the present time, we do not have enough information to consistently identify sites that
are responsive to potassium and micronutrient fertilizers.

All fertilizer recommendations herein were developed by CRIFF program personnel.

In order to obtain fertilizer recommendations for your stand, you will need to
know (1) the predominant soil series on the site, and (2) the approximate age of your
stand. Do you have this information?
(Type yes or no):


If the user answers "NO," FERT offers suggestions for obtaining the necessary
information. If (1) or both (1) and (2) are unknown, the user is returned to the
Silvicultural Practices menu. If only (2) is unknown, the user has the option to
continue if the age class of the stand can be ascertained.

Once it is established that the user has the appropriate input information, the
program can proceed.

Suppose you are interested in a midrotation (age 18) treatment for a stand on an
Apopka sand (Grossarenic Paleudult). Input proceeds as follows:


APOPKA


The program determines that the CRIFF group for the Apopka series is F
(coarse-textured uplands soils), whereupon the CRIFF recommendations for semi-mature
stands on F soils are generated.


17


Select the age class of your stand:


1. Early in rotation age 0-8
2. Mid-rotation age 9-25; 7+ years before harvest
3. Late in rotation age 25+; 0-4 years before harvest

Enter 1, 2, or 3 (or 0 to exit): 2

Enter the name of your soil series.
Be sure your spelling is correct!











Recommended sources of nitrogen:


Urea
Ammonium sulfate
Ammonium nitrate


111-333
238-714
150-450


Recommended sources of phosphorus:

Ground rock phosphate
Concentrated superphosphate
Diammonium phosphate


Ibs/acre,
Ibs/acre, or
Ibs/acre.


565 Ibs/acre,
257 lbs/acre, or
250 Ibs/acre.


Best time for application is in early spring.

The decision of which source to use should be based on the lowest current cost per unit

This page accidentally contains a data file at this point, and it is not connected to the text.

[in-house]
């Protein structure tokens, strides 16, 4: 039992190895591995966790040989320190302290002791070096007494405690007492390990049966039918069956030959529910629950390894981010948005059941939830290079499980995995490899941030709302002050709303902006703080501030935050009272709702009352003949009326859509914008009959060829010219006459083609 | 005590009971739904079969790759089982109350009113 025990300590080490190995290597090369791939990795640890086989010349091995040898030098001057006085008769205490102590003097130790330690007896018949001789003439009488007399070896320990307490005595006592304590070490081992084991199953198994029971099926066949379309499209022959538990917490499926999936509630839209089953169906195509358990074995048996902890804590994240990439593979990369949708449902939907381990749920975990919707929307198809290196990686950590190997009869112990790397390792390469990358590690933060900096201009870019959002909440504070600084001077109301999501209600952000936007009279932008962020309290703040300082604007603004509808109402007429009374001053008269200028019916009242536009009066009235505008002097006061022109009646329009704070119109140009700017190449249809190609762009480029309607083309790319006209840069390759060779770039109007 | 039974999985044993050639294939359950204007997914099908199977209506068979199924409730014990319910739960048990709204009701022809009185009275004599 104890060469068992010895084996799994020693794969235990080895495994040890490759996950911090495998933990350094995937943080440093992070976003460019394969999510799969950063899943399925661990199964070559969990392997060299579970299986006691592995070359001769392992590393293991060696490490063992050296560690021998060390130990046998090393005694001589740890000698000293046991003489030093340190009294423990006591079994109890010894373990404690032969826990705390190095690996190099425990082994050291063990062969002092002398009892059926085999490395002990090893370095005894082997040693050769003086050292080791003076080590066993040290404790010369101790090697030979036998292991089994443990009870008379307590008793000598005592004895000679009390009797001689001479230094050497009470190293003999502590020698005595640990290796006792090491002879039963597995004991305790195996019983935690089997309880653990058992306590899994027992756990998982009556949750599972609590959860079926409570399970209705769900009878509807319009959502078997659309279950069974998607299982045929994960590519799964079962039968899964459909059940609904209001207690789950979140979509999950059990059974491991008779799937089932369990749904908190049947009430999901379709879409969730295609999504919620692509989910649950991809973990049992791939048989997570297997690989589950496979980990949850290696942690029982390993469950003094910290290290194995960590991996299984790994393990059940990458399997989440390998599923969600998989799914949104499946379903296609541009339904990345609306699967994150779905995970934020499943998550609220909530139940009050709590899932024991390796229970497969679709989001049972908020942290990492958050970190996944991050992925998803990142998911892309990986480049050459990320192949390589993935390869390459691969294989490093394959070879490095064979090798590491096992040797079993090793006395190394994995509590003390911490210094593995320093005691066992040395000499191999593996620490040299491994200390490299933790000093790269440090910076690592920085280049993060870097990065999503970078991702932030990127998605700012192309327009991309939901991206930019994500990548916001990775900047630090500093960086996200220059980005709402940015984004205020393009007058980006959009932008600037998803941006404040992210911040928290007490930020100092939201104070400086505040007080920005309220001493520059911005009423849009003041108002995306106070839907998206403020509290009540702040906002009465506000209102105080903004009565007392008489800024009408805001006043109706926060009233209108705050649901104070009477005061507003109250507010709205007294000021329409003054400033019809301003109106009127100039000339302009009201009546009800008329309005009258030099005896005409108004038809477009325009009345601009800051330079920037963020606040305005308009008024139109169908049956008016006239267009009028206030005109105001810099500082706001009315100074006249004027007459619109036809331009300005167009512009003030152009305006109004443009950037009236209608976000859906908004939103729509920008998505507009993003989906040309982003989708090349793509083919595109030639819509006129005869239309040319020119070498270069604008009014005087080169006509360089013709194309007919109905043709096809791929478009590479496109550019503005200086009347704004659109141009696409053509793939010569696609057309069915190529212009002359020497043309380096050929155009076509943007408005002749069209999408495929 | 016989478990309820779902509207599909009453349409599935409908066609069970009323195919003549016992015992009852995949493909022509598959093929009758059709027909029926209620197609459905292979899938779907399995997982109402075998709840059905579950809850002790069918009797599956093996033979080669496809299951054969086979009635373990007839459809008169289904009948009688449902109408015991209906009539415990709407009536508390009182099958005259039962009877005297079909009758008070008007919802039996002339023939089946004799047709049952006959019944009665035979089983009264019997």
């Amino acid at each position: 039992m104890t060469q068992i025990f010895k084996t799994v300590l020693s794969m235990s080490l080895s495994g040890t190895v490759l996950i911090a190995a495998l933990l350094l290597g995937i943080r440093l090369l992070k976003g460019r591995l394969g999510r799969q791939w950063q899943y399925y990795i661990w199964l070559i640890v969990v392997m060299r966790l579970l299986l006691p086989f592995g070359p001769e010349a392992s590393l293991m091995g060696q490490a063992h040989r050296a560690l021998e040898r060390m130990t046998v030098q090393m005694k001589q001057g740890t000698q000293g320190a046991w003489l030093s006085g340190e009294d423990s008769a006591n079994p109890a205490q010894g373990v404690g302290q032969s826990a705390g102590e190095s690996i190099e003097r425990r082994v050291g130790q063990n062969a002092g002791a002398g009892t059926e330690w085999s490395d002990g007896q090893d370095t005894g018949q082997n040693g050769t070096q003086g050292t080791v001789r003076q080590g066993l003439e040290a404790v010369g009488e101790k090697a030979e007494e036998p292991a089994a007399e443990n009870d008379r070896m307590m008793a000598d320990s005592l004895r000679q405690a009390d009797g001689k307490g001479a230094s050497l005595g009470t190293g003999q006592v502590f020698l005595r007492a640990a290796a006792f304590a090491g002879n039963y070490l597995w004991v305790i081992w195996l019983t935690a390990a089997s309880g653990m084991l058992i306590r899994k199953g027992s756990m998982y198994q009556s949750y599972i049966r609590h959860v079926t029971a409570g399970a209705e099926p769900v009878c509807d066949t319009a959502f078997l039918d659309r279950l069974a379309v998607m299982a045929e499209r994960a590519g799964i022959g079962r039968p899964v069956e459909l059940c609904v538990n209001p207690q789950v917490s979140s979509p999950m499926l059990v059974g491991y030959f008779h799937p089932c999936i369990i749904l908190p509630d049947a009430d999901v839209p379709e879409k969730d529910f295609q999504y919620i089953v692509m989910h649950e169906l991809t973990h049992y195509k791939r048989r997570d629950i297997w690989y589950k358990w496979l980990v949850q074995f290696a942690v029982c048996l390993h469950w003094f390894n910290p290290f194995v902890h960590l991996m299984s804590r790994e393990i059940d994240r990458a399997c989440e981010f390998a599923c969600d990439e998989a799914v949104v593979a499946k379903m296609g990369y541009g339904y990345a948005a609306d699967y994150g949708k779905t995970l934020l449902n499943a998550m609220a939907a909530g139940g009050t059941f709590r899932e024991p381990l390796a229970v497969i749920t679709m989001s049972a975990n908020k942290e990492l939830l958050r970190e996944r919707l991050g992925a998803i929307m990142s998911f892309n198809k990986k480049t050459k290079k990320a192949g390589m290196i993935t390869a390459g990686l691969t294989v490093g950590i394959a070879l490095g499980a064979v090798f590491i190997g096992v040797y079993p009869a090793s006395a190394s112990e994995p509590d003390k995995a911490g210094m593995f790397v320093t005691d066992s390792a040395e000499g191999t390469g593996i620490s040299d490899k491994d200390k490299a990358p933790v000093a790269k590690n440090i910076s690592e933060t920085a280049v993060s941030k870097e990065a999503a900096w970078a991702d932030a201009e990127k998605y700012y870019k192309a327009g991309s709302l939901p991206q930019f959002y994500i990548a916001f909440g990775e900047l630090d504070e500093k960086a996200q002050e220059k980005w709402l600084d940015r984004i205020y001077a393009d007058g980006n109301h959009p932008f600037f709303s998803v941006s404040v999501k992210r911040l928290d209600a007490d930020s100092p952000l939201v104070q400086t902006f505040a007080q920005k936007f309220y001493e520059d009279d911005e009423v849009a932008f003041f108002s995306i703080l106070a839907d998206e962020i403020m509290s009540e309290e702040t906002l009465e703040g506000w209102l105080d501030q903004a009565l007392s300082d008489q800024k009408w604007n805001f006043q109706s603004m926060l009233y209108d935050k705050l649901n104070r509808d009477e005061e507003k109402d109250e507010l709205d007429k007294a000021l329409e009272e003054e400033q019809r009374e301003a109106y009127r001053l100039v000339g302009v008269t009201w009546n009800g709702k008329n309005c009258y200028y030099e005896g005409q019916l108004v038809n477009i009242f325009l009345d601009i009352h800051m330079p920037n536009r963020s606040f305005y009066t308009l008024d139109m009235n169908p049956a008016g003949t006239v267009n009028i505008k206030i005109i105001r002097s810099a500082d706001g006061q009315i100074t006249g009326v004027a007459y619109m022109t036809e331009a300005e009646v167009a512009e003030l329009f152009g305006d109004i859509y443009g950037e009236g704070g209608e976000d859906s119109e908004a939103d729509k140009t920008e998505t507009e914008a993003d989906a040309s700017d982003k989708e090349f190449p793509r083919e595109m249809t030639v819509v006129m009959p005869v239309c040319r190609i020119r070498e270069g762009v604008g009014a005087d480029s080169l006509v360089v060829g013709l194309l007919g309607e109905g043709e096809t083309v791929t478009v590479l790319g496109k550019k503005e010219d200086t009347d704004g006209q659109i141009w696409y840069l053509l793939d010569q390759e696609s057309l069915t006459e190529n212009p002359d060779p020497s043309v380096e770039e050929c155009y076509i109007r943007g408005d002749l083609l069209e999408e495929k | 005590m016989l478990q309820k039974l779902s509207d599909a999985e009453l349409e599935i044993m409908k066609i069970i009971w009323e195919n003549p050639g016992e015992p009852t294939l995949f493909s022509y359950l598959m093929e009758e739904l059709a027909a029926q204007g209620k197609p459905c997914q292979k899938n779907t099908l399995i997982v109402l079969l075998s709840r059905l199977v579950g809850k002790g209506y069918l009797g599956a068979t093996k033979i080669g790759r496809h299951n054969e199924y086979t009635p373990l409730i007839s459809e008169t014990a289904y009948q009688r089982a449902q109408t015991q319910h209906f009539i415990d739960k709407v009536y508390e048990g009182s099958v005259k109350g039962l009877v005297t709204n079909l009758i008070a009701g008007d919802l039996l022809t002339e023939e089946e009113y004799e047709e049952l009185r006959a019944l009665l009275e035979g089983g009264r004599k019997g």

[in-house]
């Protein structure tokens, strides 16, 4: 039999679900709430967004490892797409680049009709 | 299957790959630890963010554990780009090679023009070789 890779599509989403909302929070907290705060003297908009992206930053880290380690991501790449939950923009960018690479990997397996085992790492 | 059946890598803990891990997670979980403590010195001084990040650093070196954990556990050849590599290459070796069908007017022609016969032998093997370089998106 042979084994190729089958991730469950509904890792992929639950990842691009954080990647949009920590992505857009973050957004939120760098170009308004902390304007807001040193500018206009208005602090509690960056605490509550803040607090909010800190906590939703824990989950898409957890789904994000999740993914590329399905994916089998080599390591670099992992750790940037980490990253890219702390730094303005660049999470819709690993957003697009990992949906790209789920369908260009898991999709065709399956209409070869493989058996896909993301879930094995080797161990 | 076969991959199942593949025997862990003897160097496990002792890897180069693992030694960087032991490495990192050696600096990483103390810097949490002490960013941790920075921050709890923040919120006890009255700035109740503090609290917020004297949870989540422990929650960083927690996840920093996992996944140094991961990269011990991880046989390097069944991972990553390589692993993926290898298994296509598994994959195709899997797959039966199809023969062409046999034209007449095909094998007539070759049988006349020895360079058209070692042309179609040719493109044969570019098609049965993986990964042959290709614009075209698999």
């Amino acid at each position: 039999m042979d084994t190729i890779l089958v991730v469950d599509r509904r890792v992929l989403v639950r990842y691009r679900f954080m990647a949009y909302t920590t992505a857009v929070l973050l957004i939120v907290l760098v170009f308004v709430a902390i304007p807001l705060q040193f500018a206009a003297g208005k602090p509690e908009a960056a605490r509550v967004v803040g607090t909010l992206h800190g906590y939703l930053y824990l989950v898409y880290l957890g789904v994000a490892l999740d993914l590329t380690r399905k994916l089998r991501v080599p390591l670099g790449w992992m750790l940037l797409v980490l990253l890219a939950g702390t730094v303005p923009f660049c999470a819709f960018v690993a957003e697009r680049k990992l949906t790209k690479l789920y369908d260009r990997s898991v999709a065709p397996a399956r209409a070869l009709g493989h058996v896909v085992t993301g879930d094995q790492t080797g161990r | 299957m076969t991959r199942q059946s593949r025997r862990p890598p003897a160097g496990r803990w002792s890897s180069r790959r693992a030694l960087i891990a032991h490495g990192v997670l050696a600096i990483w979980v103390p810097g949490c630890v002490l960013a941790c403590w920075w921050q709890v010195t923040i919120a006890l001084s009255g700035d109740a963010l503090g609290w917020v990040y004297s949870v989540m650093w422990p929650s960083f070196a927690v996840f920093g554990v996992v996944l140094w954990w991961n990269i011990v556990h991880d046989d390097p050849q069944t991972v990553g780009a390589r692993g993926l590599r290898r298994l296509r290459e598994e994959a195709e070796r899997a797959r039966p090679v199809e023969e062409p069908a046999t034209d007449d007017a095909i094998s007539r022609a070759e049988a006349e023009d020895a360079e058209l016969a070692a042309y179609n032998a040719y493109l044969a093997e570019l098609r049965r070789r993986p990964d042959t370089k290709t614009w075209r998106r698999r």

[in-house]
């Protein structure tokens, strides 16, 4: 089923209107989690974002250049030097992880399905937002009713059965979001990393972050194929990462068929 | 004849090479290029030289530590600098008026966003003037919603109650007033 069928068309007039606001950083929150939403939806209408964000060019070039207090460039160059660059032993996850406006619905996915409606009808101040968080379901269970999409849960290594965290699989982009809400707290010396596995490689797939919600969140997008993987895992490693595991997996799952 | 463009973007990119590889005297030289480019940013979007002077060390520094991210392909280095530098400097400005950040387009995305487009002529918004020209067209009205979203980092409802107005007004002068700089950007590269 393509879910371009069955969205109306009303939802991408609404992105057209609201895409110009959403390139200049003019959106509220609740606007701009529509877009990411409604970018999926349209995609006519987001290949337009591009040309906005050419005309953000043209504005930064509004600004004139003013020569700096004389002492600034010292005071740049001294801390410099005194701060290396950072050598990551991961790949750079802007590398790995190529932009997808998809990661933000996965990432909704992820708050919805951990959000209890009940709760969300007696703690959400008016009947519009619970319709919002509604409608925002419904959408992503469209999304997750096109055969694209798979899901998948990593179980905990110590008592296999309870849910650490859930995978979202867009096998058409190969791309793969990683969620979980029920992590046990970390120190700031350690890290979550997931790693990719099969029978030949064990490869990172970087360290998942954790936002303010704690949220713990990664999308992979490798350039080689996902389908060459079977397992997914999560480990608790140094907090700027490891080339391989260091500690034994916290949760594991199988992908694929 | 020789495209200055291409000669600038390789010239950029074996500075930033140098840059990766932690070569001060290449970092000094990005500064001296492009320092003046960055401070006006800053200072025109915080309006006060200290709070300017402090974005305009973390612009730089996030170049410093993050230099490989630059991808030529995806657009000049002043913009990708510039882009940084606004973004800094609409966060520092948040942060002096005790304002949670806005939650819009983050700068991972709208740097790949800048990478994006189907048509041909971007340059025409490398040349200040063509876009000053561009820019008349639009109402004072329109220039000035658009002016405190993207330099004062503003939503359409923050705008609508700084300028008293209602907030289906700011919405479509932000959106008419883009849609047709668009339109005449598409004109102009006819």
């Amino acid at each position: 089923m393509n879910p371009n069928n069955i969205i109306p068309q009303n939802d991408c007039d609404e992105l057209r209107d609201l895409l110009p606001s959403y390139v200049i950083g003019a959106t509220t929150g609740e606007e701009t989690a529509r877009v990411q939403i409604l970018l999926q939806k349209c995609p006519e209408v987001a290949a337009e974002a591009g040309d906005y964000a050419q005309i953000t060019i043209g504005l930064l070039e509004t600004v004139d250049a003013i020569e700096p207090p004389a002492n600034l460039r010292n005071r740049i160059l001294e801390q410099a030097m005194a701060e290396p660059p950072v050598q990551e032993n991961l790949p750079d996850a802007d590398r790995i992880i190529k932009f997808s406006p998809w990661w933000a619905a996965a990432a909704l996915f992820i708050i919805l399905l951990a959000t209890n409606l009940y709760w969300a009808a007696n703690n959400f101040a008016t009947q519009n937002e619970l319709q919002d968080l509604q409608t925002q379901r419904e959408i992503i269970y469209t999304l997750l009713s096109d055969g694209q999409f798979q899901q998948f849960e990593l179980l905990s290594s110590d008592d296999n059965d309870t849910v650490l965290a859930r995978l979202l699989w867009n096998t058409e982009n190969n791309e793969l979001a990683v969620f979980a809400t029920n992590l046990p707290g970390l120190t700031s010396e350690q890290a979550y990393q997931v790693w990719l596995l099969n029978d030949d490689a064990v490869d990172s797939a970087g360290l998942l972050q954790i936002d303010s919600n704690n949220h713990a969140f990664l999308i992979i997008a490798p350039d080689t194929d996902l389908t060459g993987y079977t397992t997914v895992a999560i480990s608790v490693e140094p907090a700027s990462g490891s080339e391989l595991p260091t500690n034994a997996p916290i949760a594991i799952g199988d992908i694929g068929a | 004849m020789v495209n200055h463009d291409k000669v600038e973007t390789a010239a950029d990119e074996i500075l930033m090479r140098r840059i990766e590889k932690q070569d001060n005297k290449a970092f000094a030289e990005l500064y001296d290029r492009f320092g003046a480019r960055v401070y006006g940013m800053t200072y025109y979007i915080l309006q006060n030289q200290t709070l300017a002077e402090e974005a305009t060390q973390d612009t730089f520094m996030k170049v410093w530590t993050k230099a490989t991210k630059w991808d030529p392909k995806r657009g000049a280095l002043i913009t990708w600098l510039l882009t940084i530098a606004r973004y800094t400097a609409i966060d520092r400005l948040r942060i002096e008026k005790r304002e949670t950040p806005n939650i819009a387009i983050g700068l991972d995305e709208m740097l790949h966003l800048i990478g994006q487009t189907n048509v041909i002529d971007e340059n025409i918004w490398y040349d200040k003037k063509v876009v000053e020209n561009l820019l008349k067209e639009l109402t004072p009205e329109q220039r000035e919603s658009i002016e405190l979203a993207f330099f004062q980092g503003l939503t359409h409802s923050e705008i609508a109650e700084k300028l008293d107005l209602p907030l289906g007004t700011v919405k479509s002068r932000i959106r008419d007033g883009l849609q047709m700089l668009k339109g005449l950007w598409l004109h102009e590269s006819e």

of applied nutrient.

These materials may be broadcast or banded.

Please press RETURN.


By answering "YES," the user is sent back to the input statements.


By answering "NO," the user is sent to the Silvicultural Practices menu and given the
opportunity to exit to the FORINSY menu.

/c*,-------------------------- -

Forestry Information System V1.L1
(FORINSY)

Choose:

1. -- Exit.
2. -- Forestry Investment.
3. -- Volumes and Yields.
4. -- Products, Markets, and Prices.
5. -- Forestry Management Assistance.
6. -- Silvicultural Practices.
7. -- Wildlife Management.
8. -- Range Management.
9. -- Forest Pest Management.
10. -- Forest Water Management.
11. -- Identification of Pines.
12. -- Wood for Energy.

Enter choice =


18










If an exit is chosen by entering a "1," an exit from the FORINSY subsystem begins.
The exit is completed when the IFAS VAX computer system asks for a program number.
This number refers to the original VAX main menu seen earlier, which provided the
access to FORINSY and several other options. If no other option is desired, entering
"O" will cause the user to leave the main menu and go directly into the operating
system. This is signified by a "$" on the left side of the screen or page.


Program number:



$


The user can either go to other programs within the IFAS VAX operating system or
enter "Lo" to log off the host computer. At this point the signal is lost and the
equipment can be turned off.

In conclusion to this silvicultural practices module it is appropriate to repeat
the closing statements from the Introduction:

*The user, either alone or with professional assistance, should evaluate the
alternatives that are available and determine those options that are the most practical
and economical.

*The CRIFF recommendations are intended to serve as guidelines, rather than hard
and fast rules. Any recommendation from this program should be combined with an
on-site examination. If your desire is to get. the greatest return on your input
dollar, it is important to consider all unique site and stand conditions prior to
deciding on and/or implementing any silvicultural prescriptions.



BIBLIOGRAPHY

Bengtson, G.W. 1979. Forest fertilization in the United States: progress and
outlook. J. For. 77:222-229.

Burns, R.M., and Hebb, E.A. 1972. Site preparation and reforestation of drought,
acid sands. USDA Handbk. 426. 61 p.

CRIFF. 1982. Guide to classification and management of southeastern coastal plain
forest soils. Comerford, N.B., and Mollitor, A.V., editors. Univ. Fla.,
Gainesville. 85 p.

Fisher, R.F. 1981a. Soils interpretations for silviculture in the southeastern
coastal plain. Pg. 323-330 in: Proc. First Biennial Southern Silviculture
Research Conference, Atlanta, Ga., 1980. Barnett, J.P., editor. USDA For. Serv.
Gen. Tech. Rep. SO-34.

Fisher, R.F. 1981b. Productivity in Florida's third forest. J. For. 79:613-615.

Fisher, R.F., and Pritchett, W.L. 1982. Slash pine growth response to different
nitrogen fertilizers. Soil Sci. Soc. Amer. J. 46:133-136.


19










Haines, L.W., Maki, T.E.., and Sanderford, S.C. 1975. The effects of mechanical site
preparation treatments on soil productivity and tree (Pinus taeda L. and Pinus
elliottii Engelm. var. elliottii) growth. Pg. 379-395 in: Forest soils and
forest land management. Bernier, B., and Winget, C., editors. Laval Univ. Press,
Quebec.